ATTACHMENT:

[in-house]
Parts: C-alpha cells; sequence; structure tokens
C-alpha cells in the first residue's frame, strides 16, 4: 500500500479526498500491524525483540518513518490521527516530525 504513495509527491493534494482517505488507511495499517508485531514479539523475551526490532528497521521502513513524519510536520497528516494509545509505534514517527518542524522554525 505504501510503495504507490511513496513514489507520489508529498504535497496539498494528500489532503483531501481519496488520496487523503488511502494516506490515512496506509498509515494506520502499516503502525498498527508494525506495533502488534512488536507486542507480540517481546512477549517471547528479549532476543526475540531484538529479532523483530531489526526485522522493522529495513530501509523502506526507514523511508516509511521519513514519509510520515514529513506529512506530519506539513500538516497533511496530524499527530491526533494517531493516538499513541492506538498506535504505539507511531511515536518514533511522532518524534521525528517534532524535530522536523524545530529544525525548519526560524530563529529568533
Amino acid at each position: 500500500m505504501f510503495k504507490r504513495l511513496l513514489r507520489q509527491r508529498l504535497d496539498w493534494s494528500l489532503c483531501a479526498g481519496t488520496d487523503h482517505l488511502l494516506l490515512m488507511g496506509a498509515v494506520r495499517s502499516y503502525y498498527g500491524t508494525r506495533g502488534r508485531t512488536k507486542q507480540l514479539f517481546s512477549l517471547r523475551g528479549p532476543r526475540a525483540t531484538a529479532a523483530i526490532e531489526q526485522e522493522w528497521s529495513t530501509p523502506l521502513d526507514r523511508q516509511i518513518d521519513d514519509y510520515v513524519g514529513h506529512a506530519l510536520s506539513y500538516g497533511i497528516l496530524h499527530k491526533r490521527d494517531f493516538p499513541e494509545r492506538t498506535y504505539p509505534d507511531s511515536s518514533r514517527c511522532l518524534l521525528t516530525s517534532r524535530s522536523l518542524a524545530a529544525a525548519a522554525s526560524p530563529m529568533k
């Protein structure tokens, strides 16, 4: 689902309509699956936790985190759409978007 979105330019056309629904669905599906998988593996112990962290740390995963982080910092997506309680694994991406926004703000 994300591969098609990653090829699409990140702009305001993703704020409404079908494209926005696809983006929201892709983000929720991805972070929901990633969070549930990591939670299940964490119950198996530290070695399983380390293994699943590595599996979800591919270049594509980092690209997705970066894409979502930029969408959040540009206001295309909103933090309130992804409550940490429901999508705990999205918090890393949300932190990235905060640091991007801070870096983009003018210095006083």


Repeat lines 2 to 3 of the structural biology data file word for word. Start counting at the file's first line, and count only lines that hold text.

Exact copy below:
Parts: C-alpha cells; sequence; structure tokens
C-alpha cells in the first residue's frame, strides 16, 4: 500500500479526498500491524525483540518513518490521527516530525 504513495509527491493534494482517505488507511495499517508485531514479539523475551526490532528497521521502513513524519510536520497528516494509545509505534514517527518542524522554525 505504501510503495504507490511513496513514489507520489508529498504535497496539498494528500489532503483531501481519496488520496487523503488511502494516506490515512496506509498509515494506520502499516503502525498498527508494525506495533502488534512488536507486542507480540517481546512477549517471547528479549532476543526475540531484538529479532523483530531489526526485522522493522529495513530501509523502506526507514523511508516509511521519513514519509510520515514529513506529512506530519506539513500538516497533511496530524499527530491526533494517531493516538499513541492506538498506535504505539507511531511515536518514533511522532518524534521525528517534532524535530522536523524545530529544525525548519526560524530563529529568533